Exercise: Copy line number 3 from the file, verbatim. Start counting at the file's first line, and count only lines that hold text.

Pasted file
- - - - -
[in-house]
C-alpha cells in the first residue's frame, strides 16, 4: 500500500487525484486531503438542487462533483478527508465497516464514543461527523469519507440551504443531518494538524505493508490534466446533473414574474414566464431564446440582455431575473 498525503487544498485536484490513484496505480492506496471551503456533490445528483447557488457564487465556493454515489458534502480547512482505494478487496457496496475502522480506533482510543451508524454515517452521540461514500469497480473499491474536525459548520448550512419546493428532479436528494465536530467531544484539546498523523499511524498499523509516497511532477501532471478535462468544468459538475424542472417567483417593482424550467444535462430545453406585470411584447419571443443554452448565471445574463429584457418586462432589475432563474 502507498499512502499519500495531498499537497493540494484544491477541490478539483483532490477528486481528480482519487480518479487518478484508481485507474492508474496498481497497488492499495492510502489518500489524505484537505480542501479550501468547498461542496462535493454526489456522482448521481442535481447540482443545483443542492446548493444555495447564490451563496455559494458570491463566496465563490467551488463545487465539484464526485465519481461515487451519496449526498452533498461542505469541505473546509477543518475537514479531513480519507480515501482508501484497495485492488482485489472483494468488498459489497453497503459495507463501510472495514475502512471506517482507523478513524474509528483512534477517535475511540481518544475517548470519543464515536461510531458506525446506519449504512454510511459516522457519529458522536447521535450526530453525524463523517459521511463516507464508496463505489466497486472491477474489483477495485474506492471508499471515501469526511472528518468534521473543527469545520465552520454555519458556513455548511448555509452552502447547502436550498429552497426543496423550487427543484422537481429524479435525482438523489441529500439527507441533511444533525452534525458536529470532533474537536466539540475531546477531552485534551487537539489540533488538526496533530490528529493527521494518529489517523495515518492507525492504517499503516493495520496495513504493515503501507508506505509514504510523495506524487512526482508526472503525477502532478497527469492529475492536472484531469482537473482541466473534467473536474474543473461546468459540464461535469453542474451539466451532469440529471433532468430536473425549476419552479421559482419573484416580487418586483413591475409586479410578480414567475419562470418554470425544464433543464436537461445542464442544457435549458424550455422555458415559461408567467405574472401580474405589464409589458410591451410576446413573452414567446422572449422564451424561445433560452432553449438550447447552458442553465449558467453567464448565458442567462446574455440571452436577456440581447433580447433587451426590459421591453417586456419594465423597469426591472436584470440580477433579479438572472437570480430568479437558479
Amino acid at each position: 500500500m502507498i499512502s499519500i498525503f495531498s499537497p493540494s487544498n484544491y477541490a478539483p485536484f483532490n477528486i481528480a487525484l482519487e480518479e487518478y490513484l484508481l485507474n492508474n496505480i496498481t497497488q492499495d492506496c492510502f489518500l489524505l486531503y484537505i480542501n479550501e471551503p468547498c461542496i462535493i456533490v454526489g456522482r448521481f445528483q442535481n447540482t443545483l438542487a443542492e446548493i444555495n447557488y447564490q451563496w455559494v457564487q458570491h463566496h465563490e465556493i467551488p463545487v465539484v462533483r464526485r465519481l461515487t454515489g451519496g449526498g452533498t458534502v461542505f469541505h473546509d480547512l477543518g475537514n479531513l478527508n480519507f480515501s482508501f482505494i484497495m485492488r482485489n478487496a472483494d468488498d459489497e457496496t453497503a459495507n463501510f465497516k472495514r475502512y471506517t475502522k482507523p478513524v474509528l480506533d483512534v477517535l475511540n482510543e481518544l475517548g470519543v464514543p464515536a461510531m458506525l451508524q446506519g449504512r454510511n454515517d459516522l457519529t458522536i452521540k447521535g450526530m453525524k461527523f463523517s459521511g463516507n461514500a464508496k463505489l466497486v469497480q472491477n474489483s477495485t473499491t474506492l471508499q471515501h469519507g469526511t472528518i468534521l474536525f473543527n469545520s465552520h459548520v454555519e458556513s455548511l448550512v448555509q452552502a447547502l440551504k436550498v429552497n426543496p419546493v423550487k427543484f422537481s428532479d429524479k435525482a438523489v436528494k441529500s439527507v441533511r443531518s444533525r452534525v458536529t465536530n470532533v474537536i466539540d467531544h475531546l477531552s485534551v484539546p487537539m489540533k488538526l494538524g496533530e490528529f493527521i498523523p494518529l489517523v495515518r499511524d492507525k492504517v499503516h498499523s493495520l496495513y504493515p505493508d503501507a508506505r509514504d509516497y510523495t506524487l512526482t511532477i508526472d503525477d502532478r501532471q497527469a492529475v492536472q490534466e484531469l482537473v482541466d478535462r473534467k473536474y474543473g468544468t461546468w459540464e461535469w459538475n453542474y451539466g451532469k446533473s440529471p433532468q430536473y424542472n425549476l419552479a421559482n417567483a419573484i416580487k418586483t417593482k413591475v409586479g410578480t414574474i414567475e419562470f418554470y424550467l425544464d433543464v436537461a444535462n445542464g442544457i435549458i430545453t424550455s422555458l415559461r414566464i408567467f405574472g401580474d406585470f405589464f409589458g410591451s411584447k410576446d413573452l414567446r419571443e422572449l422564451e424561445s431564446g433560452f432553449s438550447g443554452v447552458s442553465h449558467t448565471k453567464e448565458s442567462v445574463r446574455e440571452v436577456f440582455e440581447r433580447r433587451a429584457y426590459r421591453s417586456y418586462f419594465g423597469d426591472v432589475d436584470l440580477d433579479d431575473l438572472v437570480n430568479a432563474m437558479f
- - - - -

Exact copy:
Amino acid at each position: 500500500m502507498i499512502s499519500i498525503f495531498s499537497p493540494s487544498n484544491y477541490a478539483p485536484f483532490n477528486i481528480a487525484l482519487e480518479e487518478y490513484l484508481l485507474n492508474n496505480i496498481t497497488q492499495d492506496c492510502f489518500l489524505l486531503y484537505i480542501n479550501e471551503p468547498c461542496i462535493i456533490v454526489g456522482r448521481f445528483q442535481n447540482t443545483l438542487a443542492e446548493i444555495n447557488y447564490q451563496w455559494v457564487q458570491h463566496h465563490e465556493i467551488p463545487v465539484v462533483r464526485r465519481l461515487t454515489g451519496g449526498g452533498t458534502v461542505f469541505h473546509d480547512l477543518g475537514n479531513l478527508n480519507f480515501s482508501f482505494i484497495m485492488r482485489n478487496a472483494d468488498d459489497e457496496t453497503a459495507n463501510f465497516k472495514r475502512y471506517t475502522k482507523p478513524v474509528l480506533d483512534v477517535l475511540n482510543e481518544l475517548g470519543v464514543p464515536a461510531m458506525l451508524q446506519g449504512r454510511n454515517d459516522l457519529t458522536i452521540k447521535g450526530m453525524k461527523f463523517s459521511g463516507n461514500a464508496k463505489l466497486v469497480q472491477n474489483s477495485t473499491t474506492l471508499q471515501h469519507g469526511t472528518i468534521l474536525f473543527n469545520s465552520h459548520v454555519e458556513s455548511l448550512v448555509q452552502a447547502l440551504k436550498v429552497n426543496p419546493v423550487k427543484f422537481s428532479d429524479k435525482a438523489v436528494k441529500s439527507v441533511r443531518s444533525r452534525v458536529t465536530n470532533v474537536i466539540d467531544h475531546l477531552s485534551v484539546p487537539m489540533k488538526l494538524g496533530e490528529f493527521i498523523p494518529l489517523v495515518r499511524d492507525k492504517v499503516h498499523s493495520l496495513y504493515p505493508d503501507a508506505r509514504d509516497y510523495t506524487l512526482t511532477i508526472d503525477d502532478r501532471q497527469a492529475v492536472q490534466e484531469l482537473v482541466d478535462r473534467k473536474y474543473g468544468t461546468w459540464e461535469w459538475n453542474y451539466g451532469k446533473s440529471p433532468q430536473y424542472n425549476l419552479a421559482n417567483a419573484i416580487k418586483t417593482k413591475v409586479g410578480t414574474i414567475e419562470f418554470y424550467l425544464d433543464v436537461a444535462n445542464g442544457i435549458i430545453t424550455s422555458l415559461r414566464i408567467f405574472g401580474d406585470f405589464f409589458g410591451s411584447k410576446d413573452l414567446r419571443e422572449l422564451e424561445s431564446g433560452f432553449s438550447g443554452v447552458s442553465h449558467t448565471k453567464e448565458s442567462v445574463r446574455e440571452v436577456f440582455e440581447r433580447r433587451a429584457y426590459r421591453s417586456y418586462f419594465g423597469d426591472v432589475d436584470l440580477d433579479d431575473l438572472v437570480n430568479a432563474m437558479f